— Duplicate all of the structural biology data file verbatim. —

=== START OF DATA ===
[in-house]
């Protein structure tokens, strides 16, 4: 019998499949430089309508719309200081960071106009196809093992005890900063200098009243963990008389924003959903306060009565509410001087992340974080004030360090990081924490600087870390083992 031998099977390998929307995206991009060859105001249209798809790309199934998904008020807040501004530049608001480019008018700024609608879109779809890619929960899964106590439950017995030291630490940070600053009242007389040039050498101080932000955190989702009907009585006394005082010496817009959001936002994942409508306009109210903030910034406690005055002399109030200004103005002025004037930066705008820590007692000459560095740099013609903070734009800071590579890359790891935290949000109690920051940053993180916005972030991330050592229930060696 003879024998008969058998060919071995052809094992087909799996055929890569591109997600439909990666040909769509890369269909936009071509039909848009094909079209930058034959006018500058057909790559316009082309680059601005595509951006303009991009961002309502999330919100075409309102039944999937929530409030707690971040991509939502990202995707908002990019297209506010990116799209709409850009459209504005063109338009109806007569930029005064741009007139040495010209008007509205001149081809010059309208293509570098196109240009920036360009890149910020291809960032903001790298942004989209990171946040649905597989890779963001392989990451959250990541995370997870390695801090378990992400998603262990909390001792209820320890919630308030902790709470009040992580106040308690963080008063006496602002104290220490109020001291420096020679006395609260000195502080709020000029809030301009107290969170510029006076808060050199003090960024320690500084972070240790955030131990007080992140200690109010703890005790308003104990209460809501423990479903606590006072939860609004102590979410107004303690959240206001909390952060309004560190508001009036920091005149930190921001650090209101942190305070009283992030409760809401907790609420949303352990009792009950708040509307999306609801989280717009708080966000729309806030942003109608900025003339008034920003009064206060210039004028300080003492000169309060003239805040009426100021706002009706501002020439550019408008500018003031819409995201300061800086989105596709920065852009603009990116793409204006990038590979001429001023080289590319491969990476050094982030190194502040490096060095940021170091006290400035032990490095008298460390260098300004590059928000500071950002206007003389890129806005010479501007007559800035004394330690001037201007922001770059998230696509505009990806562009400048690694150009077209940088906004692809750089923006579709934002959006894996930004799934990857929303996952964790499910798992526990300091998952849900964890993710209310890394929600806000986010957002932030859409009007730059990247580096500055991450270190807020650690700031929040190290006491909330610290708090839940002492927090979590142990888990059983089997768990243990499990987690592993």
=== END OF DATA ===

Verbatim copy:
[in-house]
């Protein structure tokens, strides 16, 4: 019998499949430089309508719309200081960071106009196809093992005890900063200098009243963990008389924003959903306060009565509410001087992340974080004030360090990081924490600087870390083992 031998099977390998929307995206991009060859105001249209798809790309199934998904008020807040501004530049608001480019008018700024609608879109779809890619929960899964106590439950017995030291630490940070600053009242007389040039050498101080932000955190989702009907009585006394005082010496817009959001936002994942409508306009109210903030910034406690005055002399109030200004103005002025004037930066705008820590007692000459560095740099013609903070734009800071590579890359790891935290949000109690920051940053993180916005972030991330050592229930060696 003879024998008969058998060919071995052809094992087909799996055929890569591109997600439909990666040909769509890369269909936009071509039909848009094909079209930058034959006018500058057909790559316009082309680059601005595509951006303009991009961002309502999330919100075409309102039944999937929530409030707690971040991509939502990202995707908002990019297209506010990116799209709409850009459209504005063109338009109806007569930029005064741009007139040495010209008007509205001149081809010059309208293509570098196109240009920036360009890149910020291809960032903001790298942004989209990171946040649905597989890779963001392989990451959250990541995370997870390695801090378990992400998603262990909390001792209820320890919630308030902790709470009040992580106040308690963080008063006496602002104290220490109020001291420096020679006395609260000195502080709020000029809030301009107290969170510029006076808060050199003090960024320690500084972070240790955030131990007080992140200690109010703890005790308003104990209460809501423990479903606590006072939860609004102590979410107004303690959240206001909390952060309004560190508001009036920091005149930190921001650090209101942190305070009283992030409760809401907790609420949303352990009792009950708040509307999306609801989280717009708080966000729309806030942003109608900025003339008034920003009064206060210039004028300080003492000169309060003239805040009426100021706002009706501002020439550019408008500018003031819409995201300061800086989105596709920065852009603009990116793409204006990038590979001429001023080289590319491969990476050094982030190194502040490096060095940021170091006290400035032990490095008298460390260098300004590059928000500071950002206007003389890129806005010479501007007559800035004394330690001037201007922001770059998230696509505009990806562009400048690694150009077209940088906004692809750089923006579709934002959006894996930004799934990857929303996952964790499910798992526990300091998952849900964890993710209310890394929600806000986010957002932030859409009007730059990247580096500055991450270190807020650690700031929040190290006491909330610290708090839940002492927090979590142990888990059983089997768990243990499990987690592993």